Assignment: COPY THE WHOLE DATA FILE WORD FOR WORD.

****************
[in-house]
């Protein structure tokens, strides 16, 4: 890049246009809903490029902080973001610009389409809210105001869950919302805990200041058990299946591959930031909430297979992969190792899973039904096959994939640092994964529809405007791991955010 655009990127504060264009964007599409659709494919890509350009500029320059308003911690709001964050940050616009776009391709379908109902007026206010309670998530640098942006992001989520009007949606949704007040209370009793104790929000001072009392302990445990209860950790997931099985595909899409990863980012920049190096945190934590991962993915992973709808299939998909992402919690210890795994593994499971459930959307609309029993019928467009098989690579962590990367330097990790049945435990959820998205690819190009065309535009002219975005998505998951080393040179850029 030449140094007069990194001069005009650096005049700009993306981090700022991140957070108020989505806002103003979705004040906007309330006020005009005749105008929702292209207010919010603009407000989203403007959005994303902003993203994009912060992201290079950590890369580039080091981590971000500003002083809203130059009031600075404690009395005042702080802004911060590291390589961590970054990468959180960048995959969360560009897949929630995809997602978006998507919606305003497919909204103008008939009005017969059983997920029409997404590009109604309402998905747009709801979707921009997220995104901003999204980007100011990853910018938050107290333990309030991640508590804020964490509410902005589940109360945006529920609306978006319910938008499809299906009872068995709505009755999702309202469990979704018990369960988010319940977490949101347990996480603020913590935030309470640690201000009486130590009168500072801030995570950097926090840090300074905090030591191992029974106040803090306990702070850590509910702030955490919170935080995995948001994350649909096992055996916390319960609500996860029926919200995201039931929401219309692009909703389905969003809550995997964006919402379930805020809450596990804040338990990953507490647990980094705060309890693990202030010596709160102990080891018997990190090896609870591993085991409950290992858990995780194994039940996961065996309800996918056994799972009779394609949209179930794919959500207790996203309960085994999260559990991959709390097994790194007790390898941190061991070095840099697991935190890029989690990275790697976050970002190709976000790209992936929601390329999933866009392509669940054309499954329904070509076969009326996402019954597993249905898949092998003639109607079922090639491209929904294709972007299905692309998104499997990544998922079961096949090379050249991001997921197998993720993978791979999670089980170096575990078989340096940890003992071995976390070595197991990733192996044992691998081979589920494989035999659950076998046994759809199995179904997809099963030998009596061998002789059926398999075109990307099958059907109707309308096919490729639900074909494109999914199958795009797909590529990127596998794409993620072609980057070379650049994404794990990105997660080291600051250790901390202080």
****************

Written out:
[in-house]
């Protein structure tokens, strides 16, 4: 890049246009809903490029902080973001610009389409809210105001869950919302805990200041058990299946591959930031909430297979992969190792899973039904096959994939640092994964529809405007791991955010 655009990127504060264009964007599409659709494919890509350009500029320059308003911690709001964050940050616009776009391709379908109902007026206010309670998530640098942006992001989520009007949606949704007040209370009793104790929000001072009392302990445990209860950790997931099985595909899409990863980012920049190096945190934590991962993915992973709808299939998909992402919690210890795994593994499971459930959307609309029993019928467009098989690579962590990367330097990790049945435990959820998205690819190009065309535009002219975005998505998951080393040179850029 030449140094007069990194001069005009650096005049700009993306981090700022991140957070108020989505806002103003979705004040906007309330006020005009005749105008929702292209207010919010603009407000989203403007959005994303902003993203994009912060992201290079950590890369580039080091981590971000500003002083809203130059009031600075404690009395005042702080802004911060590291390589961590970054990468959180960048995959969360560009897949929630995809997602978006998507919606305003497919909204103008008939009005017969059983997920029409997404590009109604309402998905747009709801979707921009997220995104901003999204980007100011990853910018938050107290333990309030991640508590804020964490509410902005589940109360945006529920609306978006319910938008499809299906009872068995709505009755999702309202469990979704018990369960988010319940977490949101347990996480603020913590935030309470640690201000009486130590009168500072801030995570950097926090840090300074905090030591191992029974106040803090306990702070850590509910702030955490919170935080995995948001994350649909096992055996916390319960609500996860029926919200995201039931929401219309692009909703389905969003809550995997964006919402379930805020809450596990804040338990990953507490647990980094705060309890693990202030010596709160102990080891018997990190090896609870591993085991409950290992858990995780194994039940996961065996309800996918056994799972009779394609949209179930794919959500207790996203309960085994999260559990991959709390097994790194007790390898941190061991070095840099697991935190890029989690990275790697976050970002190709976000790209992936929601390329999933866009392509669940054309499954329904070509076969009326996402019954597993249905898949092998003639109607079922090639491209929904294709972007299905692309998104499997990544998922079961096949090379050249991001997921197998993720993978791979999670089980170096575990078989340096940890003992071995976390070595197991990733192996044992691998081979589920494989035999659950076998046994759809199995179904997809099963030998009596061998002789059926398999075109990307099958059907109707309308096919490729639900074909494109999914199958795009797909590529990127596998794409993620072609980057070379650049994404794990990105997660080291600051250790901390202080």